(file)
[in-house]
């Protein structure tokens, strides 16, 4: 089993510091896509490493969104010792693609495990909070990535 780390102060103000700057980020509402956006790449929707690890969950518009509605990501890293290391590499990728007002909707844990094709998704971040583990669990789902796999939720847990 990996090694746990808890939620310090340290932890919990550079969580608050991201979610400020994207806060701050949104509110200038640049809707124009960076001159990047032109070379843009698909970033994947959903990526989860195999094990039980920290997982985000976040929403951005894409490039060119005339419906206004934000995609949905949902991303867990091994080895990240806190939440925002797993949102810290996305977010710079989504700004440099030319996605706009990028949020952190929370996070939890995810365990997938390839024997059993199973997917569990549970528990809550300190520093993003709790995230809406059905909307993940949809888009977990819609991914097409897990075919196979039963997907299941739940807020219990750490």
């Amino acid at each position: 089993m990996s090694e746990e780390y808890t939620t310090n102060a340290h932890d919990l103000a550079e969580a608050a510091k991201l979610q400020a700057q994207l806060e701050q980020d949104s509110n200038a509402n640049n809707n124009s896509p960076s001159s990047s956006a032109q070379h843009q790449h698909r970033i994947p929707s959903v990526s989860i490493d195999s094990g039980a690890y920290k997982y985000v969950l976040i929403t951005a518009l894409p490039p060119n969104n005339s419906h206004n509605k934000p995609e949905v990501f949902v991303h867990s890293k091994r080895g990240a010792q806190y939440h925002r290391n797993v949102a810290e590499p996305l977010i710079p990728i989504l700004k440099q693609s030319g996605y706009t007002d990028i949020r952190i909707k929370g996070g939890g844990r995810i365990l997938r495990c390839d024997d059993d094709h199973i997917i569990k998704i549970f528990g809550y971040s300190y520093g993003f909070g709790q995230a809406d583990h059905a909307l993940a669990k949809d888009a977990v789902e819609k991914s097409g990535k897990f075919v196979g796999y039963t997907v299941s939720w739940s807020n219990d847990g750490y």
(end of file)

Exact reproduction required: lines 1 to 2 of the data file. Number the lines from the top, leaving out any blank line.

[in-house]
């Protein structure tokens, strides 16, 4: 089993510091896509490493969104010792693609495990909070990535 780390102060103000700057980020509402956006790449929707690890969950518009509605990501890293290391590499990728007002909707844990094709998704971040583990669990789902796999939720847990 990996090694746990808890939620310090340290932890919990550079969580608050991201979610400020994207806060701050949104509110200038640049809707124009960076001159990047032109070379843009698909970033994947959903990526989860195999094990039980920290997982985000976040929403951005894409490039060119005339419906206004934000995609949905949902991303867990091994080895990240806190939440925002797993949102810290996305977010710079989504700004440099030319996605706009990028949020952190929370996070939890995810365990997938390839024997059993199973997917569990549970528990809550300190520093993003709790995230809406059905909307993940949809888009977990819609991914097409897990075919196979039963997907299941739940807020219990750490």